We know from experience that we can’t overcome sin without the help of the Lord Jesus Christ. Now and then someone offends me and I find myself rehearsing the offense and a root of bitterness starts to grow. If the presence of the Lord in my spirit is at a low ebb, I often struggle or find it impossible to stop that tormenting rehearsal. I can only exclaim like Paul, “Oh, what a terrible predicament I’m in! Who will free me from my slavery to this deadly lower nature?” (Rom. 7:24 LB). But if the Spirit is sufficiently present, resisting those tormenting thoughts is much easier. I can exclaim, “Thank God! It has been done by Jesus Christ our Lord” (Rom. 7:25 LB).
There is no power outside God to overcome sin.
"However," someone may say, “how can fruit inspection be a dependable guide when most believers are immature in the faith and many unbelievers are decent, respectable people?” That is a good question. So let’s look at a couple of Bible principles that greatly diminish this problem.
To whom much is given
The Mormon Church instructs their members to read, believe, and apply to their lives the teachings of the Bible. Although the Church also often
encourages them to believe what we know are misinterpretations of the Bible, nonetheless, a devoted Mormon does read the Word of God.
Furthermore, God holds them responsible for what they hear:
John 15:22 (Jesus speaking)
If I had not come and spoken to them, they would not be guilty of sin. Now, however, they have no excuse for their sin.
If Mormons who do everything their Church tells them to do were not Christians, they would have no excuse for rejecting the Lord. Therefore, their sin would be great, and the rottenness of their fruit would be great, which in turn would make identification of them relatively easy.
God’s discipline can result in bad fruit
God tells us in the book of Romans of people who "although they knew God, they neither glorified him as God nor gave thanks to him, but their thinking became futile and their foolish hearts were darkened" (1:21). Therefore, God "gave them over" to their sinful desires (Rom. 1:24). This is a form of God's discipline. It increases the ungodly behavior of the people who remain unrepentant.
We can see this in the story of King Saul. When he rejected the Lord’s clear instructions, God withdrew his Spirit and allowed an evil spirit to annoy the king (1 Sam. 15:23; 16:14). The evil spirit eventually made Saul want to kill David (1 Sam. 18:10-11, 25)—much worse than the spirit I had! The discipline of God, in allowing the evil spirit to torment Saul, brought a pronounced display of rotten fruit in him.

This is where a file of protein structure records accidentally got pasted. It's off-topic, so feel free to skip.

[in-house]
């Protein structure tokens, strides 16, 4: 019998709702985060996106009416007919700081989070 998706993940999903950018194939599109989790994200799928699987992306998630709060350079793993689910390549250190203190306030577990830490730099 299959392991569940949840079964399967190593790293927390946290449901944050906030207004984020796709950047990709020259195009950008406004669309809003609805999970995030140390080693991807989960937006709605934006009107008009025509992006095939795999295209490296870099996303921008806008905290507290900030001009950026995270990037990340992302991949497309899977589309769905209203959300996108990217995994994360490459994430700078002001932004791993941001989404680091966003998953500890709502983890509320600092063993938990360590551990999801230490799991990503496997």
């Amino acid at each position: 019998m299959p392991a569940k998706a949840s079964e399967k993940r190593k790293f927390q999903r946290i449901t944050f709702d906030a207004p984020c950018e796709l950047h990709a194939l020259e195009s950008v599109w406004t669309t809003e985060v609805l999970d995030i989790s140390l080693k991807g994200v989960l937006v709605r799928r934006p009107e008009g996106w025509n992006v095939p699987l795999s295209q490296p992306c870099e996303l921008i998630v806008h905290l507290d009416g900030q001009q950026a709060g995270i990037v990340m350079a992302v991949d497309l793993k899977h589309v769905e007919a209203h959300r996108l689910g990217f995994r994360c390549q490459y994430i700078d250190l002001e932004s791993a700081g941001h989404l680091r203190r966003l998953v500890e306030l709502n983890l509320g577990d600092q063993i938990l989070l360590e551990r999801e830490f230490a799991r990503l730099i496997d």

Once in a town near us a deranged man walked into a pharmacy and, tragically, shot his wife to death. According to the newspaper, he then casually returned to the parking lot to wait for the police. As police cars gathered, he waved around a .44 caliber Magnum and a .22 caliber pistol, threatening to kill his three-year-old granddaughter! After he began to shoot at the police, the police had no choice but to kill him. During this crazed man’s rampage he carried a worn Bible and yelled, “Praise the Lord.”
Apparently he was mocking Christianity. It seems an evil spirit had taken control of him—similar to the way King Saul was overtaken. This incident reminds me of the fortuneteller of Acts 16:17 who announced that Paul was a servant of the Most High God. Paul finally forced the evil spirit to come out of her in the name of Jesus.
We don’t know what led to the tragic undoing of the man who killed his wife, or whose Bible he waved. But the fact that the Bible he carried was worn, and that he yelled, “Praise the Lord,” might cause us to suspect he had firsthand knowledge of the Word of God. If the Bible belonged to his wife, he likely had firsthand knowledge of Jesus Christ by seeing Christ in his wife.
Whatever the situation, this murderer, like King Saul, could be an example of the type of cold hardheartedness that would develop in Mormons if they were always meditating on the Word of God and claiming to be Christians but never applying it to their lives. Their bad fruit would be more prominent than that of an average naive unbeliever.
Latter-day Saint leaders quote the Bible frequently during church services, in Sunday school, and in their books. And we know the Word of God always changes people. If people apply the gospel to their lives, they change for the better; if they don’t apply it, they change for the worse. Mormons are either finding the real Jesus and growing in him, or sinking to the place of excessively bad character.
The Amplified Bible brings this principle out (you know—the version Joyce Meyer uses!):
John 9:39-41 AMP
Then Jesus said, I came into this world for judgment [as a Separator, in order that there may be separation between those who believe on Me and those who reject Me], to make the sightless see and to make those who see become blind.
Some Pharisees who were near, hearing this remark, said to Him, Are we also blind?
Jesus said to them, If you were blind, you would have no sin; but because you now claim to have sight, your sin remains. [If you were blind, you would not be guilty of sin; but because you insist, We do see clearly, you are unable to escape your guilt.]
The point is that if the Mormon Church is totally unchristian, the immoral conduct we would see among Mormons would be more defining and revealing than the immoral conduct we see among ordinary, ignorant unbelievers. Therefore,
the reliability of inspection of the fruit of Mormonism is greater than the reliability of observing a group of agnostics or atheists who are not pretending to know Christ at all.
The real fakes